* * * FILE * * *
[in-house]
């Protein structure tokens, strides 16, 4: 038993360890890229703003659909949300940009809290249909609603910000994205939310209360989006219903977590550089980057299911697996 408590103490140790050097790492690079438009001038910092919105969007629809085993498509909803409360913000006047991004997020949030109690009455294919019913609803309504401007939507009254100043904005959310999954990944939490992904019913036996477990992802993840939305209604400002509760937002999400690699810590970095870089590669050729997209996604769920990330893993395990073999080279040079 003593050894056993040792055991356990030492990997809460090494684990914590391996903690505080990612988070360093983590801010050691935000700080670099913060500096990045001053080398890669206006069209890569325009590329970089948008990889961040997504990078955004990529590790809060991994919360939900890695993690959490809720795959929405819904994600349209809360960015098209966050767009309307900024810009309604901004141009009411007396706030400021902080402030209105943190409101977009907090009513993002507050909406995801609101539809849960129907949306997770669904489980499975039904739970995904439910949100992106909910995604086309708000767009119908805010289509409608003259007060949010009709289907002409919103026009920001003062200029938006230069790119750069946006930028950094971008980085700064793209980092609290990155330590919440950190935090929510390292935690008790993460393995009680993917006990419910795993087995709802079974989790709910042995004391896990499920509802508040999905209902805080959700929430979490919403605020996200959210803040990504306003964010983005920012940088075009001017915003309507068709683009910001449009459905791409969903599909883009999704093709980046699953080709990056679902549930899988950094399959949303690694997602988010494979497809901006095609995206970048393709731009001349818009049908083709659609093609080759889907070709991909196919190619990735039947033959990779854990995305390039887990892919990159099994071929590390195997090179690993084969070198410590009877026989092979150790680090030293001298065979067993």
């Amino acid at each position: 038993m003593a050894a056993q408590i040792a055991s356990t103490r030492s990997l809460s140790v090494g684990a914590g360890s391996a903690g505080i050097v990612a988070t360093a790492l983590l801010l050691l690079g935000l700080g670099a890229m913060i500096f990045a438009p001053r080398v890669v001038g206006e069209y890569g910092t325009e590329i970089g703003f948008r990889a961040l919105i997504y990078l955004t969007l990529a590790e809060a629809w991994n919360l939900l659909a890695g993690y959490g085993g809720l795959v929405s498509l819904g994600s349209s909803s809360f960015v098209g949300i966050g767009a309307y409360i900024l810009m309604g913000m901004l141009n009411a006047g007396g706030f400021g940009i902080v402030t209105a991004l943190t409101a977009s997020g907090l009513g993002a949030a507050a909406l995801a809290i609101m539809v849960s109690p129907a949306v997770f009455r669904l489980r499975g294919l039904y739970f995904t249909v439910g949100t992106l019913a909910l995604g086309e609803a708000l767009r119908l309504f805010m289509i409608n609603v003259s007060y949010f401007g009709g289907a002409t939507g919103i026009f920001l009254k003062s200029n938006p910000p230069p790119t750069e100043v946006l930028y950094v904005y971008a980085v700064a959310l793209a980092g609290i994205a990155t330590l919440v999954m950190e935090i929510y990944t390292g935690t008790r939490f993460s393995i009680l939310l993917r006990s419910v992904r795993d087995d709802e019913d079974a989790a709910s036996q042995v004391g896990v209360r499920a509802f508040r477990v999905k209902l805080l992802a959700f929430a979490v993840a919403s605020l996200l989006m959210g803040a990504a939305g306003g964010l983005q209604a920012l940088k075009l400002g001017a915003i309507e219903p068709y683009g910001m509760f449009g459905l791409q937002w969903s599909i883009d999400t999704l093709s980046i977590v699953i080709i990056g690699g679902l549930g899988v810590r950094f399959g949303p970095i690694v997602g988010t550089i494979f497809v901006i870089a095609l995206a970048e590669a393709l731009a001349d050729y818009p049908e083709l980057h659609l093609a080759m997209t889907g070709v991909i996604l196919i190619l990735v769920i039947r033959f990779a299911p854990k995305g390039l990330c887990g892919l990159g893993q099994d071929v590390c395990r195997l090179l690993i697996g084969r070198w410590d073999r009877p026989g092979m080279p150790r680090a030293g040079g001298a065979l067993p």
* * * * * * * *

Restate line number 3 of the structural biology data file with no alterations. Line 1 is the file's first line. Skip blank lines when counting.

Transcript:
């Amino acid at each position: 038993m003593a050894a056993q408590i040792a055991s356990t103490r030492s990997l809460s140790v090494g684990a914590g360890s391996a903690g505080i050097v990612a988070t360093a790492l983590l801010l050691l690079g935000l700080g670099a890229m913060i500096f990045a438009p001053r080398v890669v001038g206006e069209y890569g910092t325009e590329i970089g703003f948008r990889a961040l919105i997504y990078l955004t969007l990529a590790e809060a629809w991994n919360l939900l659909a890695g993690y959490g085993g809720l795959v929405s498509l819904g994600s349209s909803s809360f960015v098209g949300i966050g767009a309307y409360i900024l810009m309604g913000m901004l141009n009411a006047g007396g706030f400021g940009i902080v402030t209105a991004l943190t409101a977009s997020g907090l009513g993002a949030a507050a909406l995801a809290i609101m539809v849960s109690p129907a949306v997770f009455r669904l489980r499975g294919l039904y739970f995904t249909v439910g949100t992106l019913a909910l995604g086309e609803a708000l767009r119908l309504f805010m289509i409608n609603v003259s007060y949010f401007g009709g289907a002409t939507g919103i026009f920001l009254k003062s200029n938006p910000p230069p790119t750069e100043v946006l930028y950094v904005y971008a980085v700064a959310l793209a980092g609290i994205a990155t330590l919440v999954m950190e935090i929510y990944t390292g935690t008790r939490f993460s393995i009680l939310l993917r006990s419910v992904r795993d087995d709802e019913d079974a989790a709910s036996q042995v004391g896990v209360r499920a509802f508040r477990v999905k209902l805080l992802a959700f929430a979490v993840a919403s605020l996200l989006m959210g803040a990504a939305g306003g964010l983005q209604a920012l940088k075009l400002g001017a915003i309507e219903p068709y683009g910001m509760f449009g459905l791409q937002w969903s599909i883009d999400t999704l093709s980046i977590v699953i080709i990056g690699g679902l549930g899988v810590r950094f399959g949303p970095i690694v997602g988010t550089i494979f497809v901006i870089a095609l995206a970048e590669a393709l731009a001349d050729y818009p049908e083709l980057h659609l093609a080759m997209t889907g070709v991909i996604l196919i190619l990735v769920i039947r033959f990779a299911p854990k995305g390039l990330c887990g892919l990159g893993q099994d071929v590390c395990r195997l090179l690993i697996g084969r070198w410590d073999r009877p026989g092979m080279p150790r680090a030293g040079g001298a065979l067993p």